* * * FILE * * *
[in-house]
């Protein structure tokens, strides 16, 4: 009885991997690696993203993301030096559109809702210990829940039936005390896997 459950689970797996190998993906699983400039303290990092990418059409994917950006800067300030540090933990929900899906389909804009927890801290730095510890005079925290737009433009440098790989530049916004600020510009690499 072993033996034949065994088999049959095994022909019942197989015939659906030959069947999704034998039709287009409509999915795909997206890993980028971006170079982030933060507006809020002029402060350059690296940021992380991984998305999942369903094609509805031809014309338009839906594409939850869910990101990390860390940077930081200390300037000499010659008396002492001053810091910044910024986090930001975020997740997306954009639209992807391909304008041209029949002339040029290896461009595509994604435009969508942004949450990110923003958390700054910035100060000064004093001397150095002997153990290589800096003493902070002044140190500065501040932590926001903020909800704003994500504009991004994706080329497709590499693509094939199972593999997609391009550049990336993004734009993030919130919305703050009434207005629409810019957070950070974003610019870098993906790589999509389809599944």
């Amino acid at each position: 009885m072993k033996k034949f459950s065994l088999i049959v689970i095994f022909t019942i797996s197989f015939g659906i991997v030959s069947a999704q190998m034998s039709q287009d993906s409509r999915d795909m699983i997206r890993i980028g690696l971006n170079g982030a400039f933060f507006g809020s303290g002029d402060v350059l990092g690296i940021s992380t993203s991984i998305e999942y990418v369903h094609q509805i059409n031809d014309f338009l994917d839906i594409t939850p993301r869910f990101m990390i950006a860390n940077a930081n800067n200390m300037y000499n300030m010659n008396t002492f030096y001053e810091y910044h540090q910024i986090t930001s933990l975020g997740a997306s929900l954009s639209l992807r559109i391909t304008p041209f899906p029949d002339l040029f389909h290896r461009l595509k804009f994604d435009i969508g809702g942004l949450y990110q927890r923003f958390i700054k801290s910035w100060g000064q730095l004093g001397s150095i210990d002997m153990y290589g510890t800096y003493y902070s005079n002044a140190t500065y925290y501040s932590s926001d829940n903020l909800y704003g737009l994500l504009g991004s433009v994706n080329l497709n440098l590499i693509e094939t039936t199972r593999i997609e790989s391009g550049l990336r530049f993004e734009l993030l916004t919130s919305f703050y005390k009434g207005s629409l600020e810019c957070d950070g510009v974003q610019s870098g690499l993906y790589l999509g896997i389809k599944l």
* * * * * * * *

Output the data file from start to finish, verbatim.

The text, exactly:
[in-house]
């Protein structure tokens, strides 16, 4: 009885991997690696993203993301030096559109809702210990829940039936005390896997 459950689970797996190998993906699983400039303290990092990418059409994917950006800067300030540090933990929900899906389909804009927890801290730095510890005079925290737009433009440098790989530049916004600020510009690499 072993033996034949065994088999049959095994022909019942197989015939659906030959069947999704034998039709287009409509999915795909997206890993980028971006170079982030933060507006809020002029402060350059690296940021992380991984998305999942369903094609509805031809014309338009839906594409939850869910990101990390860390940077930081200390300037000499010659008396002492001053810091910044910024986090930001975020997740997306954009639209992807391909304008041209029949002339040029290896461009595509994604435009969508942004949450990110923003958390700054910035100060000064004093001397150095002997153990290589800096003493902070002044140190500065501040932590926001903020909800704003994500504009991004994706080329497709590499693509094939199972593999997609391009550049990336993004734009993030919130919305703050009434207005629409810019957070950070974003610019870098993906790589999509389809599944």
């Amino acid at each position: 009885m072993k033996k034949f459950s065994l088999i049959v689970i095994f022909t019942i797996s197989f015939g659906i991997v030959s069947a999704q190998m034998s039709q287009d993906s409509r999915d795909m699983i997206r890993i980028g690696l971006n170079g982030a400039f933060f507006g809020s303290g002029d402060v350059l990092g690296i940021s992380t993203s991984i998305e999942y990418v369903h094609q509805i059409n031809d014309f338009l994917d839906i594409t939850p993301r869910f990101m990390i950006a860390n940077a930081n800067n200390m300037y000499n300030m010659n008396t002492f030096y001053e810091y910044h540090q910024i986090t930001s933990l975020g997740a997306s929900l954009s639209l992807r559109i391909t304008p041209f899906p029949d002339l040029f389909h290896r461009l595509k804009f994604d435009i969508g809702g942004l949450y990110q927890r923003f958390i700054k801290s910035w100060g000064q730095l004093g001397s150095i210990d002997m153990y290589g510890t800096y003493y902070s005079n002044a140190t500065y925290y501040s932590s926001d829940n903020l909800y704003g737009l994500l504009g991004s433009v994706n080329l497709n440098l590499i693509e094939t039936t199972r593999i997609e790989s391009g550049l990336r530049f993004e734009l993030l916004t919130s919305f703050y005390k009434g207005s629409l600020e810019c957070d950070g510009v974003q610019s870098g690499l993906y790589l999509g896997i389809k599944l």